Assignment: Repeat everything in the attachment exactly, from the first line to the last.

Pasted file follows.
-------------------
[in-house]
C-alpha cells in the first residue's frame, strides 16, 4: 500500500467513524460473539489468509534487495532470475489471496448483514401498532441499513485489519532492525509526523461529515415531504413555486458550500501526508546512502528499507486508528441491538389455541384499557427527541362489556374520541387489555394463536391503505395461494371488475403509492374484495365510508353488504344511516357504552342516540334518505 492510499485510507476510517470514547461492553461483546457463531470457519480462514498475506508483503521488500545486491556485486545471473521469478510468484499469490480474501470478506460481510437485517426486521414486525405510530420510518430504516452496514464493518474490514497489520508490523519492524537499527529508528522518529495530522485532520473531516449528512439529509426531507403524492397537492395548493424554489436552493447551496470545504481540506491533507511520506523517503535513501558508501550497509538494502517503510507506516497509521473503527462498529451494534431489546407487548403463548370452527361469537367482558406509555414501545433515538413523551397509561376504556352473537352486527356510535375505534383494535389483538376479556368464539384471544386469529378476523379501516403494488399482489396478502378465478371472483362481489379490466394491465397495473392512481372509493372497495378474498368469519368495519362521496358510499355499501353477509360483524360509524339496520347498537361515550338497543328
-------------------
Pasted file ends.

[in-house]
C-alpha cells in the first residue's frame, strides 16, 4: 500500500467513524460473539489468509534487495532470475489471496448483514401498532441499513485489519532492525509526523461529515415531504413555486458550500501526508546512502528499507486508528441491538389455541384499557427527541362489556374520541387489555394463536391503505395461494371488475403509492374484495365510508353488504344511516357504552342516540334518505 492510499485510507476510517470514547461492553461483546457463531470457519480462514498475506508483503521488500545486491556485486545471473521469478510468484499469490480474501470478506460481510437485517426486521414486525405510530420510518430504516452496514464493518474490514497489520508490523519492524537499527529508528522518529495530522485532520473531516449528512439529509426531507403524492397537492395548493424554489436552493447551496470545504481540506491533507511520506523517503535513501558508501550497509538494502517503510507506516497509521473503527462498529451494534431489546407487548403463548370452527361469537367482558406509555414501545433515538413523551397509561376504556352473537352486527356510535375505534383494535389483538376479556368464539384471544386469529378476523379501516403494488399482489396478502378465478371472483362481489379490466394491465397495473392512481372509493372497495378474498368469519368495519362521496358510499355499501353477509360483524360509524339496520347498537361515550338497543328